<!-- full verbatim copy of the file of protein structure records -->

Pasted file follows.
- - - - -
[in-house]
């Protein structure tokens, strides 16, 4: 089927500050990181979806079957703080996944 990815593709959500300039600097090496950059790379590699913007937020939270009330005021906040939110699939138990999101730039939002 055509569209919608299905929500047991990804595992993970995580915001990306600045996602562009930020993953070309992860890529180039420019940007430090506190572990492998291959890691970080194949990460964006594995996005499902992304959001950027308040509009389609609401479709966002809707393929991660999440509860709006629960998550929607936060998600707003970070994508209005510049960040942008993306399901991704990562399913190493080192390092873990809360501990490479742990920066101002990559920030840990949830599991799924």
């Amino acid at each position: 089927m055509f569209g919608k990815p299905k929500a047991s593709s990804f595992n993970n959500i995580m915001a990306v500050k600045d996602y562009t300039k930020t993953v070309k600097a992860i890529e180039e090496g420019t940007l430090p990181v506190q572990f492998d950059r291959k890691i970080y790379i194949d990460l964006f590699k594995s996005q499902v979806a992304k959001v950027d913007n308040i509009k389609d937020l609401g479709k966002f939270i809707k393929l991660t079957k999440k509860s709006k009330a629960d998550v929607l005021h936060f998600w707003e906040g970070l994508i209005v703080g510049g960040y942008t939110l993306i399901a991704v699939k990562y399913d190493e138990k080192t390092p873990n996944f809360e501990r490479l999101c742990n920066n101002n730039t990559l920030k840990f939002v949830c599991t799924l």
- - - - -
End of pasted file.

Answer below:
[in-house]
């Protein structure tokens, strides 16, 4: 089927500050990181979806079957703080996944 990815593709959500300039600097090496950059790379590699913007937020939270009330005021906040939110699939138990999101730039939002 055509569209919608299905929500047991990804595992993970995580915001990306600045996602562009930020993953070309992860890529180039420019940007430090506190572990492998291959890691970080194949990460964006594995996005499902992304959001950027308040509009389609609401479709966002809707393929991660999440509860709006629960998550929607936060998600707003970070994508209005510049960040942008993306399901991704990562399913190493080192390092873990809360501990490479742990920066101002990559920030840990949830599991799924």
């Amino acid at each position: 089927m055509f569209g919608k990815p299905k929500a047991s593709s990804f595992n993970n959500i995580m915001a990306v500050k600045d996602y562009t300039k930020t993953v070309k600097a992860i890529e180039e090496g420019t940007l430090p990181v506190q572990f492998d950059r291959k890691i970080y790379i194949d990460l964006f590699k594995s996005q499902v979806a992304k959001v950027d913007n308040i509009k389609d937020l609401g479709k966002f939270i809707k393929l991660t079957k999440k509860s709006k009330a629960d998550v929607l005021h936060f998600w707003e906040g970070l994508i209005v703080g510049g960040y942008t939110l993306i399901a991704v699939k990562y399913d190493e138990k080192t390092p873990n996944f809360e501990r490479l999101c742990n920066n101002n730039t990559l920030k840990f939002v949830c599991t799924l």